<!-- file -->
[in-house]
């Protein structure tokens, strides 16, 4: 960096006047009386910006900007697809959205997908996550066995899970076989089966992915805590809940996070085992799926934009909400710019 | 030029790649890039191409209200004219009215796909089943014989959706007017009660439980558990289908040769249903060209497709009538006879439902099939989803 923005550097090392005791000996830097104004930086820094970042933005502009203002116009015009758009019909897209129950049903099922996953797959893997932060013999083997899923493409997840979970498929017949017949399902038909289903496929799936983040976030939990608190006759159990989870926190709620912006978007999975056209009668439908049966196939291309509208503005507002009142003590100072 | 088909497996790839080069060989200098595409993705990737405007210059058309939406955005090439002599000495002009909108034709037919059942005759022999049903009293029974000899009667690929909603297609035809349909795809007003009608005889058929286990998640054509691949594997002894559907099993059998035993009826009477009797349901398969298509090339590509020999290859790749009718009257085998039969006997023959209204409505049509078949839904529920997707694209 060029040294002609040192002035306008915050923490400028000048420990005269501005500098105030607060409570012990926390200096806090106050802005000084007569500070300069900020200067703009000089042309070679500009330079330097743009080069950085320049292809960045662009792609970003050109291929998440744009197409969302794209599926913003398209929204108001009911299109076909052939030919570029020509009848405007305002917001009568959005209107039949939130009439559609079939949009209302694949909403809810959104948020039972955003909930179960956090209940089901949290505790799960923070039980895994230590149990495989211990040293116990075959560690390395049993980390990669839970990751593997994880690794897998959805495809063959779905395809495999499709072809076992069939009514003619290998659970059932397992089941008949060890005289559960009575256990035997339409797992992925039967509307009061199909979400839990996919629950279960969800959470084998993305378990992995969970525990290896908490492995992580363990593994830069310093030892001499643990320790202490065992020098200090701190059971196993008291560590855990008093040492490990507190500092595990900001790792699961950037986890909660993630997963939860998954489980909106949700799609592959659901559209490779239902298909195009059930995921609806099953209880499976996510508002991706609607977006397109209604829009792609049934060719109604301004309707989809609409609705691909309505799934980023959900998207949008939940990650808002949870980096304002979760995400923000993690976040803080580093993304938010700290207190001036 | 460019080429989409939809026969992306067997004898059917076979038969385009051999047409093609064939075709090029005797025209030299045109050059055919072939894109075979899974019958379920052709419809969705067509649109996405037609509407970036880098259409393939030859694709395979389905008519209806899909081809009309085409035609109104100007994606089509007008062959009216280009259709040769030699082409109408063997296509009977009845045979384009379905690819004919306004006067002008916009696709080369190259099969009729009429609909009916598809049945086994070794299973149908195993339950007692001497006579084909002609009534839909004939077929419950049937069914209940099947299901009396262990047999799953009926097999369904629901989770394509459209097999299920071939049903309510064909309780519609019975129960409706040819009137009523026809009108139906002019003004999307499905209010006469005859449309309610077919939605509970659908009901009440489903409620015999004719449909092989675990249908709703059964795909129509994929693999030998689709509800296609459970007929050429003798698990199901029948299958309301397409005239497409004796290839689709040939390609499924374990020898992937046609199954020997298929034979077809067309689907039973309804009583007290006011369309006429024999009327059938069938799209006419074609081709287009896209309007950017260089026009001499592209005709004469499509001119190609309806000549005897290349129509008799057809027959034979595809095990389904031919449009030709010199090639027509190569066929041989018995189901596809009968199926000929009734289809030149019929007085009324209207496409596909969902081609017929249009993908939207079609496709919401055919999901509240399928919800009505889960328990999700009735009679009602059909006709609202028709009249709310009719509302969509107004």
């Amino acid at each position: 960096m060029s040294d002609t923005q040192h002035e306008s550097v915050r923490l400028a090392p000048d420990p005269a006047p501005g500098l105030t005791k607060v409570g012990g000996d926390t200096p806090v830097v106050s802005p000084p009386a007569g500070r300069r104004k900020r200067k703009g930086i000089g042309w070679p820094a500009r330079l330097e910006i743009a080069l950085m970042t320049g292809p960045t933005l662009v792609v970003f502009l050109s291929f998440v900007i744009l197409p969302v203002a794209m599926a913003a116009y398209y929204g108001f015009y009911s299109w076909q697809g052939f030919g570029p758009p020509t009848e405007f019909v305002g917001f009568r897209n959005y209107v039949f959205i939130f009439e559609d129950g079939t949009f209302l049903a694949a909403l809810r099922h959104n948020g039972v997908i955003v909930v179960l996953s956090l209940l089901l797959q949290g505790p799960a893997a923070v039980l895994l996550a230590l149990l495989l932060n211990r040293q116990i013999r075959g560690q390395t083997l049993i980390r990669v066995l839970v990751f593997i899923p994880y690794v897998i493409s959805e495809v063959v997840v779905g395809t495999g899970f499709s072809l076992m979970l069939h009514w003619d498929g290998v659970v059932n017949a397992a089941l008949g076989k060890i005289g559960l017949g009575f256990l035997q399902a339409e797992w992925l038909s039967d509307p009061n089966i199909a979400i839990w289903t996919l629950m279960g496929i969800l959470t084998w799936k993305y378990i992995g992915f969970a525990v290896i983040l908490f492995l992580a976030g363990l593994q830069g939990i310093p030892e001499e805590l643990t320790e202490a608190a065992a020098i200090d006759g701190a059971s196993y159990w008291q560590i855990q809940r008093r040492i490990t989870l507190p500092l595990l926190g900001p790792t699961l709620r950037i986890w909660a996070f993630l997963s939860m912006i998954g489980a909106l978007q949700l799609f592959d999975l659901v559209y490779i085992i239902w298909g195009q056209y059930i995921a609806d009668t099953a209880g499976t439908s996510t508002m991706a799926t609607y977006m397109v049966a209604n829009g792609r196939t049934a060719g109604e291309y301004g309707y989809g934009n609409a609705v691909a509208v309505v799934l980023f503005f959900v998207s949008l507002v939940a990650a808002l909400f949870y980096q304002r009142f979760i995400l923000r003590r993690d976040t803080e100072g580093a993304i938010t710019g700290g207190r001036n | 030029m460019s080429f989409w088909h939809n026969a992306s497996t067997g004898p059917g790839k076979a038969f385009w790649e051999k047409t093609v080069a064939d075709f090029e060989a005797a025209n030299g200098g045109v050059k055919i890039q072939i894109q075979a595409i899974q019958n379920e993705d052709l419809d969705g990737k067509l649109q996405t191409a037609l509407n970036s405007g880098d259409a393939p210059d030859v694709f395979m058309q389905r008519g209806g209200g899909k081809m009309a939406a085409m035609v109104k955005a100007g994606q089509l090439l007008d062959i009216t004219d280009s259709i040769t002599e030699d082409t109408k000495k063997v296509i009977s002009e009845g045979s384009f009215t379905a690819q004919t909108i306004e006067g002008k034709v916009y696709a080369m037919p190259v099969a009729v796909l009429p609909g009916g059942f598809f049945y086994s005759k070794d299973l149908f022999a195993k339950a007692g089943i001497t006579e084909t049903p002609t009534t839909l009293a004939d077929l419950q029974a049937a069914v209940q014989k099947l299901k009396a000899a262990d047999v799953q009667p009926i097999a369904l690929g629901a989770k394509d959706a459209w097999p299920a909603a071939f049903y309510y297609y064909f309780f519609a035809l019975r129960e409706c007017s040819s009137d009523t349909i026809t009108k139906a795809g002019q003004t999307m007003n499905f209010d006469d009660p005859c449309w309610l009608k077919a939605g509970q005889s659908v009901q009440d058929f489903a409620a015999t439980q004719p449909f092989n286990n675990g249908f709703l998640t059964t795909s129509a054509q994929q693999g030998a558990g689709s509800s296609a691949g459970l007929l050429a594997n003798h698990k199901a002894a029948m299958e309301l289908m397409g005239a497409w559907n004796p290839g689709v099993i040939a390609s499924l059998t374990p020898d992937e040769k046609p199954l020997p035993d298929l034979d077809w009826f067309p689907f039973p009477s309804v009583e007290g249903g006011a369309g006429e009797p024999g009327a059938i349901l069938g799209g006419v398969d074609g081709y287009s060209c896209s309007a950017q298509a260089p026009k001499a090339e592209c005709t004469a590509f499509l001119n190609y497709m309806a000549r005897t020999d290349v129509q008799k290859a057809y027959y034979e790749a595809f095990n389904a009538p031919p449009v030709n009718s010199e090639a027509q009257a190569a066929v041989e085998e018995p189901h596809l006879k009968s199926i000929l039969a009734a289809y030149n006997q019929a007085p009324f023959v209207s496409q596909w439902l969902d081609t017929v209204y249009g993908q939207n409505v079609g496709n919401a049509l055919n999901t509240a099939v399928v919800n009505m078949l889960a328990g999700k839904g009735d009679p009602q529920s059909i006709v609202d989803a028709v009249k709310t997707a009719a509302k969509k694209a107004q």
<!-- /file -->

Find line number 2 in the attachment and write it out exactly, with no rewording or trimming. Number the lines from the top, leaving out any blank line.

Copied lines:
């Protein structure tokens, strides 16, 4: 960096006047009386910006900007697809959205997908996550066995899970076989089966992915805590809940996070085992799926934009909400710019 | 030029790649890039191409209200004219009215796909089943014989959706007017009660439980558990289908040769249903060209497709009538006879439902099939989803 923005550097090392005791000996830097104004930086820094970042933005502009203002116009015009758009019909897209129950049903099922996953797959893997932060013999083997899923493409997840979970498929017949017949399902038909289903496929799936983040976030939990608190006759159990989870926190709620912006978007999975056209009668439908049966196939291309509208503005507002009142003590100072 | 088909497996790839080069060989200098595409993705990737405007210059058309939406955005090439002599000495002009909108034709037919059942005759022999049903009293029974000899009667690929909603297609035809349909795809007003009608005889058929286990998640054509691949594997002894559907099993059998035993009826009477009797349901398969298509090339590509020999290859790749009718009257085998039969006997023959209204409505049509078949839904529920997707694209 060029040294002609040192002035306008915050923490400028000048420990005269501005500098105030607060409570012990926390200096806090106050802005000084007569500070300069900020200067703009000089042309070679500009330079330097743009080069950085320049292809960045662009792609970003050109291929998440744009197409969302794209599926913003398209929204108001009911299109076909052939030919570029020509009848405007305002917001009568959005209107039949939130009439559609079939949009209302694949909403809810959104948020039972955003909930179960956090209940089901949290505790799960923070039980895994230590149990495989211990040293116990075959560690390395049993980390990669839970990751593997994880690794897998959805495809063959779905395809495999499709072809076992069939009514003619290998659970059932397992089941008949060890005289559960009575256990035997339409797992992925039967509307009061199909979400839990996919629950279960969800959470084998993305378990992995969970525990290896908490492995992580363990593994830069310093030892001499643990320790202490065992020098200090701190059971196993008291560590855990008093040492490990507190500092595990900001790792699961950037986890909660993630997963939860998954489980909106949700799609592959659901559209490779239902298909195009059930995921609806099953209880499976996510508002991706609607977006397109209604829009792609049934060719109604301004309707989809609409609705691909309505799934980023959900998207949008939940990650808002949870980096304002979760995400923000993690976040803080580093993304938010700290207190001036 | 460019080429989409939809026969992306067997004898059917076979038969385009051999047409093609064939075709090029005797025209030299045109050059055919072939894109075979899974019958379920052709419809969705067509649109996405037609509407970036880098259409393939030859694709395979389905008519209806899909081809009309085409035609109104100007994606089509007008062959009216280009259709040769030699082409109408063997296509009977009845045979384009379905690819004919306004006067002008916009696709080369190259099969009729009429609909009916598809049945086994070794299973149908195993339950007692001497006579084909002609009534839909004939077929419950049937069914209940099947299901009396262990047999799953009926097999369904629901989770394509459209097999299920071939049903309510064909309780519609019975129960409706040819009137009523026809009108139906002019003004999307499905209010006469005859449309309610077919939605509970659908009901009440489903409620015999004719449909092989675990249908709703059964795909129509994929693999030998689709509800296609459970007929050429003798698990199901029948299958309301397409005239497409004796290839689709040939390609499924374990020898992937046609199954020997298929034979077809067309689907039973309804009583007290006011369309006429024999009327059938069938799209006419074609081709287009896209309007950017260089026009001499592209005709004469499509001119190609309806000549005897290349129509008799057809027959034979595809095990389904031919449009030709010199090639027509190569066929041989018995189901596809009968199926000929009734289809030149019929007085009324209207496409596909969902081609017929249009993908939207079609496709919401055919999901509240399928919800009505889960328990999700009735009679009602059909006709609202028709009249709310009719509302969509107004």